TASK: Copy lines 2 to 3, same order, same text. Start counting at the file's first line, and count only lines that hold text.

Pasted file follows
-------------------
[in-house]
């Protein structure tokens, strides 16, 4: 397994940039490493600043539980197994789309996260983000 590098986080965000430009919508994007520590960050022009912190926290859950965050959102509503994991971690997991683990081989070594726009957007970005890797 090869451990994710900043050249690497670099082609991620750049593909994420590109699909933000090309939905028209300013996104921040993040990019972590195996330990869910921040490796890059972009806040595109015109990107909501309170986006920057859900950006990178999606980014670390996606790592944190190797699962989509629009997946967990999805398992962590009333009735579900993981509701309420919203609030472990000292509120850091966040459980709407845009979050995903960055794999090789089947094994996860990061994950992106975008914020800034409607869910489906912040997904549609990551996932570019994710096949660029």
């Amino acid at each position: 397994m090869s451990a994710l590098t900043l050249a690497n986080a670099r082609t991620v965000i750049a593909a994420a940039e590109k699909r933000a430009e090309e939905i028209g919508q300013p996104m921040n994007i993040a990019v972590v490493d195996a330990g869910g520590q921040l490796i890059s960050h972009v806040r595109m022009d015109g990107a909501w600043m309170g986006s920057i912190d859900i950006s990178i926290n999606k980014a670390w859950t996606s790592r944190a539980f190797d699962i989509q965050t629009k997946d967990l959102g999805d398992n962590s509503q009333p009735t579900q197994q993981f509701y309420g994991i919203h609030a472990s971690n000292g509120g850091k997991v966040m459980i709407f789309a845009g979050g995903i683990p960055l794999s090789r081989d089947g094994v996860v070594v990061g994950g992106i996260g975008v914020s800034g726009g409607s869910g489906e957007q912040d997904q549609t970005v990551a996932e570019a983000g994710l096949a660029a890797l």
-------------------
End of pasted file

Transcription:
């Protein structure tokens, strides 16, 4: 397994940039490493600043539980197994789309996260983000 590098986080965000430009919508994007520590960050022009912190926290859950965050959102509503994991971690997991683990081989070594726009957007970005890797 090869451990994710900043050249690497670099082609991620750049593909994420590109699909933000090309939905028209300013996104921040993040990019972590195996330990869910921040490796890059972009806040595109015109990107909501309170986006920057859900950006990178999606980014670390996606790592944190190797699962989509629009997946967990999805398992962590009333009735579900993981509701309420919203609030472990000292509120850091966040459980709407845009979050995903960055794999090789089947094994996860990061994950992106975008914020800034409607869910489906912040997904549609990551996932570019994710096949660029």
């Amino acid at each position: 397994m090869s451990a994710l590098t900043l050249a690497n986080a670099r082609t991620v965000i750049a593909a994420a940039e590109k699909r933000a430009e090309e939905i028209g919508q300013p996104m921040n994007i993040a990019v972590v490493d195996a330990g869910g520590q921040l490796i890059s960050h972009v806040r595109m022009d015109g990107a909501w600043m309170g986006s920057i912190d859900i950006s990178i926290n999606k980014a670390w859950t996606s790592r944190a539980f190797d699962i989509q965050t629009k997946d967990l959102g999805d398992n962590s509503q009333p009735t579900q197994q993981f509701y309420g994991i919203h609030a472990s971690n000292g509120g850091k997991v966040m459980i709407f789309a845009g979050g995903i683990p960055l794999s090789r081989d089947g094994v996860v070594v990061g994950g992106i996260g975008v914020s800034g726009g409607s869910g489906e957007q912040d997904q549609t970005v990551a996932e570019a983000g994710l096949a660029a890797l």